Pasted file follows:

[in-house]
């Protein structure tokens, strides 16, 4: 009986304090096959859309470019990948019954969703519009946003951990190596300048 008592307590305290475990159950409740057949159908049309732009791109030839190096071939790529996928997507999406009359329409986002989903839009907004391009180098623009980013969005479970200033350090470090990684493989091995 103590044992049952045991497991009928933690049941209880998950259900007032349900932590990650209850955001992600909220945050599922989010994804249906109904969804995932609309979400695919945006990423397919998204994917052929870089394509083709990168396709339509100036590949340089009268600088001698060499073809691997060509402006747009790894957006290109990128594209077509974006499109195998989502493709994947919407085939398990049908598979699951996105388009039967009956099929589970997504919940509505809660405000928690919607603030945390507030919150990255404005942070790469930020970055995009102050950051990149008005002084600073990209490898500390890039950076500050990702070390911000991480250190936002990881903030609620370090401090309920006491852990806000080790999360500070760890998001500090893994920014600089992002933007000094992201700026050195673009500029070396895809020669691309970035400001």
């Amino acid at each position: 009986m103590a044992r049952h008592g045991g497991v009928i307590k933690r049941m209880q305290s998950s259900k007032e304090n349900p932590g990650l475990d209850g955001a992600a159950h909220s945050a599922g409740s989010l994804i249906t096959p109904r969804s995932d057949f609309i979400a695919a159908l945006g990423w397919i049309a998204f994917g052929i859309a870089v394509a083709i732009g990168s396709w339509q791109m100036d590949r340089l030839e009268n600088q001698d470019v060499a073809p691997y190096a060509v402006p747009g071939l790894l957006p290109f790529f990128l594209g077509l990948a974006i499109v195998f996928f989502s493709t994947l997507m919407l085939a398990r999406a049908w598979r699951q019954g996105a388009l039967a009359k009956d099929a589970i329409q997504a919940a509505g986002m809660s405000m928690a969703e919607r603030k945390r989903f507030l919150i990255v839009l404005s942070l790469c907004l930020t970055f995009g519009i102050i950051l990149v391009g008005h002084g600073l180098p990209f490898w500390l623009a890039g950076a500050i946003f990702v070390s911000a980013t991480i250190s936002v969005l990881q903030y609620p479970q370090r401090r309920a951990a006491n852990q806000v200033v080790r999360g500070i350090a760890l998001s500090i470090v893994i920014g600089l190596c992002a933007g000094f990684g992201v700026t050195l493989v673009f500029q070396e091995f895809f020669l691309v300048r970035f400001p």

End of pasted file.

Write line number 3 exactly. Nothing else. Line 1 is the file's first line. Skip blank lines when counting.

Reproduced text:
């Amino acid at each position: 009986m103590a044992r049952h008592g045991g497991v009928i307590k933690r049941m209880q305290s998950s259900k007032e304090n349900p932590g990650l475990d209850g955001a992600a159950h909220s945050a599922g409740s989010l994804i249906t096959p109904r969804s995932d057949f609309i979400a695919a159908l945006g990423w397919i049309a998204f994917g052929i859309a870089v394509a083709i732009g990168s396709w339509q791109m100036d590949r340089l030839e009268n600088q001698d470019v060499a073809p691997y190096a060509v402006p747009g071939l790894l957006p290109f790529f990128l594209g077509l990948a974006i499109v195998f996928f989502s493709t994947l997507m919407l085939a398990r999406a049908w598979r699951q019954g996105a388009l039967a009359k009956d099929a589970i329409q997504a919940a509505g986002m809660s405000m928690a969703e919607r603030k945390r989903f507030l919150i990255v839009l404005s942070l790469c907004l930020t970055f995009g519009i102050i950051l990149v391009g008005h002084g600073l180098p990209f490898w500390l623009a890039g950076a500050i946003f990702v070390s911000a980013t991480i250190s936002v969005l990881q903030y609620p479970q370090r401090r309920a951990a006491n852990q806000v200033v080790r999360g500070i350090a760890l998001s500090i470090v893994i920014g600089l190596c992002a933007g000094f990684g992201v700026t050195l493989v673009f500029q070396e091995f895809f020669l691309v300048r970035f400001p």